Russian Orthodox urge Kremlin restraint in new law punishing religious offences
Patriarch Kirill, the head of Russia’s Orthodox church and a long-term ally of President Vladimir Putin, on Sunday urged the Kremlin to be moderate in new legislation seeking stricter punishment for religious offences.
The pro-Kremlin United Russia party proposed the law introducing prison terms for religious offences after a protest against Putin’s increasingly close ties with the Church by punk band Pussy Riot in Moscow’s main cathedral last year.
Two members of the band were jailed for the protest.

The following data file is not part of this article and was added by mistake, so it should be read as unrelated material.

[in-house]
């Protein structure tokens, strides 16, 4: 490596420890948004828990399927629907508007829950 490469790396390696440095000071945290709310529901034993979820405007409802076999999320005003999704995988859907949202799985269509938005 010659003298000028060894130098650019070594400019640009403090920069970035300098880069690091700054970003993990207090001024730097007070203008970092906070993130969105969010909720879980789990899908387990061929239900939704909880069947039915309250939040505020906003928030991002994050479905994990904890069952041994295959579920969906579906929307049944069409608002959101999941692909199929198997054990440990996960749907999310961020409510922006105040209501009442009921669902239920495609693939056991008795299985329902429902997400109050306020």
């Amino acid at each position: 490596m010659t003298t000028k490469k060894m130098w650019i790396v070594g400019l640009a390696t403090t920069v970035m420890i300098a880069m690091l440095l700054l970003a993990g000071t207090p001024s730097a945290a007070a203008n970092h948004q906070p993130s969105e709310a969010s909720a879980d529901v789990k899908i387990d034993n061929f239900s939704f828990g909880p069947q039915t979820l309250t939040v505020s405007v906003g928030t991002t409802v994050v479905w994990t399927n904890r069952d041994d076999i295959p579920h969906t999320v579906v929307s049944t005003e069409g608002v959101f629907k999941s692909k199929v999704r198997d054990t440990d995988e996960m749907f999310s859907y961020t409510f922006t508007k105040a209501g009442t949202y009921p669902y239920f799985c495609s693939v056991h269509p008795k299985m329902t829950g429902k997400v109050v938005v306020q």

In remarks published on the eve of the Orthodox Christmas holiday, Kirill, who has called Putin’s long rule a “miracle of God”, said the legislation should not limit citizens’ rights.
“Any regulatory acts regarding the protection of religious symbols and the feelings of believers should be scrupulously worked through so that they are not used for improvised limitation of freedom of speech and creative self-expression,” he was quoted as saying by Interfax news agency.
However, in his most extensive comment on the proposed law, he also said that Russia’s religious laws did need improving.
“A fine of several hundred roubles (about $10) for blasphemous inscriptions on a church, a mosque or a synagogue signals that the society does not fully realize the importance of protecting … religious feelings of believers,” he said.
Read the full story by Alexei Anishchuk here.
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